It stayed that way for quite a few years until I had an opportunity to work part-time and throw myself into illustration properly again. I had the time to really start developing my own style and went back to my more traditional illustrative routes. I began painting again and started to combine these textures with scanned in textures, pattern, and digital colour. Gradually my line work has become rawer too and this has resulted in the very textural, mixed media style I have now. It’s taken me a long time to develop a style I’m truly happy with, and one that uses all the skills I have accrued over the years.

Admiral
I began to balance part-time admin work with my illustrator alter-ego and took freelance creative work wherever I could, jumping of course at any opportunity to do illustration for the children’s market. Work gradually picked up, so when I was made redundant from my admin job I decided to go full-time freelance and see where it took me. It was a struggle. In order to bring in a bit more money, I also did graphic design work too. Then I figured a way into the picture book market might be to start writing my own texts, at the very least this would give me a focus and material to illustrate.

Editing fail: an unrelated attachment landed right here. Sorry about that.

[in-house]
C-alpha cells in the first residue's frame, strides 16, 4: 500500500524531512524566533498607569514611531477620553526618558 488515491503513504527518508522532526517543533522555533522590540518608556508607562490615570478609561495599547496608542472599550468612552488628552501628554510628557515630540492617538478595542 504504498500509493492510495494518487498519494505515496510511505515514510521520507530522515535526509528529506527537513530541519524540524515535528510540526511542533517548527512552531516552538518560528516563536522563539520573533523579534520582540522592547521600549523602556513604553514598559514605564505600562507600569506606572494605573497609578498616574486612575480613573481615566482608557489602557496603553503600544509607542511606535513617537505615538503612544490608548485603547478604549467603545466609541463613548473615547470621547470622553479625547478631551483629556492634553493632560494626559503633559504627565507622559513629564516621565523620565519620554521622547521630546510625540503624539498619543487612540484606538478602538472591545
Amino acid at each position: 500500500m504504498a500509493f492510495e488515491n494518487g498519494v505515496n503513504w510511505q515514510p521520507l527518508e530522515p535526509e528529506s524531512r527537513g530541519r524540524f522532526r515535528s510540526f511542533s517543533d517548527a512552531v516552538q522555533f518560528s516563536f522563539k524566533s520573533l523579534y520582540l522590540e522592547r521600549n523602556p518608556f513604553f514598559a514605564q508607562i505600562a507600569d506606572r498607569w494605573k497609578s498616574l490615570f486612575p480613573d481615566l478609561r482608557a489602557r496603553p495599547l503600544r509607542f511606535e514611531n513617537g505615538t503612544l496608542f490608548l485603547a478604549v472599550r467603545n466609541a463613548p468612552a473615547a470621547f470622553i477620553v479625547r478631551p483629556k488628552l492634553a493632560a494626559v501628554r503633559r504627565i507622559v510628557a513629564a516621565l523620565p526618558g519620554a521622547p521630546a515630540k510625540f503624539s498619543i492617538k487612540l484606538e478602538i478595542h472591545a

Someone suggested SCBWI to me, which I had previously thought was only US based. I joined and started taking part in a regular SCBWI critique group. It helped hugely in giving me faith in my work, which I severely lacked.

Becoming a SCBWI member has opened up loads of doors. Being included in the Illustrators Showcase in 2014 was a real confidence boost. I felt my work was finally on the right track.

The Parade
When I heard about the Undiscovered Voices competition I thought: ‘why not?’ Despite being eight months pregnant at the time and never having done a black and white illustration before, I decided to go for it. I never in a million years expected to be a finalist. Then I was contacted by an agent who liked my UV piece, about the possibility of future representation. Needless to say I was on cloud nine.

The Princesses’ Cruel Prank
In a way, the timing hasn’t been great, what with having a baby. Things have had to go on the back-burner. But now I know, after many ups and downs, I can do it, and finally achieve my dream of becoming a picture book illustrator. Who knows, one day I may even have one of my own texts published. I feel like my illustration journey is just beginning!

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See more of Lucy's work in the Featured Illustrator Gallery.  Lucy's personal website is here. Email Lucy here

6 comments:

  1. Fascinating! What an inspirational story. I love your work, Lucy - especially The Parade shown here and the cheetah acrobats. Looking forward to seeing it in print soon. : )

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  3. Lucy, you've achieved SO much.....brilliant!

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  4. Fantastic work, Lucy. Nice to hear about how things started, too.

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  5. Great article! You have what it takes to succeed!